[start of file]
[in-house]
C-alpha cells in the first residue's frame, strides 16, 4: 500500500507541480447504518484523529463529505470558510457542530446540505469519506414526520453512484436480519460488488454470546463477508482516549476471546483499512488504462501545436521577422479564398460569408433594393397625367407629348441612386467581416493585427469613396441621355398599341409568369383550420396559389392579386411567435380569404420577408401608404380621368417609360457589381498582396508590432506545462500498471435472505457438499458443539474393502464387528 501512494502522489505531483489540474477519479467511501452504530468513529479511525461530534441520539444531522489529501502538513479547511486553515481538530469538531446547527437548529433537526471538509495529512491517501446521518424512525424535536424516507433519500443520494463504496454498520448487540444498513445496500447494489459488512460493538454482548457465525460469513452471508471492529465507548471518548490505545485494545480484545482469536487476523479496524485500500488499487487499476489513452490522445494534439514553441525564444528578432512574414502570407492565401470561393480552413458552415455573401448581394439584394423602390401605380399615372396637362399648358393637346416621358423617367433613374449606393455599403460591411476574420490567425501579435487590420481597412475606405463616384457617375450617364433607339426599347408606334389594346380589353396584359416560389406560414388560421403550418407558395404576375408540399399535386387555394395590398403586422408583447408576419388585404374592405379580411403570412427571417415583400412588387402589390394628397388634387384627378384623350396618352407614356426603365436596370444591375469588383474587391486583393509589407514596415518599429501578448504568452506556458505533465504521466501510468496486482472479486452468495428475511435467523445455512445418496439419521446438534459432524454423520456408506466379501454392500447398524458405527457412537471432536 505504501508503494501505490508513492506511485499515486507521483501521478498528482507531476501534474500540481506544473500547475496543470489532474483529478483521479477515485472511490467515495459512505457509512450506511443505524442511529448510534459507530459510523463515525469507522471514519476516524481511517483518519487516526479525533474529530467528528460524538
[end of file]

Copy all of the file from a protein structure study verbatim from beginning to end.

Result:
[in-house]
C-alpha cells in the first residue's frame, strides 16, 4: 500500500507541480447504518484523529463529505470558510457542530446540505469519506414526520453512484436480519460488488454470546463477508482516549476471546483499512488504462501545436521577422479564398460569408433594393397625367407629348441612386467581416493585427469613396441621355398599341409568369383550420396559389392579386411567435380569404420577408401608404380621368417609360457589381498582396508590432506545462500498471435472505457438499458443539474393502464387528 501512494502522489505531483489540474477519479467511501452504530468513529479511525461530534441520539444531522489529501502538513479547511486553515481538530469538531446547527437548529433537526471538509495529512491517501446521518424512525424535536424516507433519500443520494463504496454498520448487540444498513445496500447494489459488512460493538454482548457465525460469513452471508471492529465507548471518548490505545485494545480484545482469536487476523479496524485500500488499487487499476489513452490522445494534439514553441525564444528578432512574414502570407492565401470561393480552413458552415455573401448581394439584394423602390401605380399615372396637362399648358393637346416621358423617367433613374449606393455599403460591411476574420490567425501579435487590420481597412475606405463616384457617375450617364433607339426599347408606334389594346380589353396584359416560389406560414388560421403550418407558395404576375408540399399535386387555394395590398403586422408583447408576419388585404374592405379580411403570412427571417415583400412588387402589390394628397388634387384627378384623350396618352407614356426603365436596370444591375469588383474587391486583393509589407514596415518599429501578448504568452506556458505533465504521466501510468496486482472479486452468495428475511435467523445455512445418496439419521446438534459432524454423520456408506466379501454392500447398524458405527457412537471432536 505504501508503494501505490508513492506511485499515486507521483501521478498528482507531476501534474500540481506544473500547475496543470489532474483529478483521479477515485472511490467515495459512505457509512450506511443505524442511529448510534459507530459510523463515525469507522471514519476516524481511517483518519487516526479525533474529530467528528460524538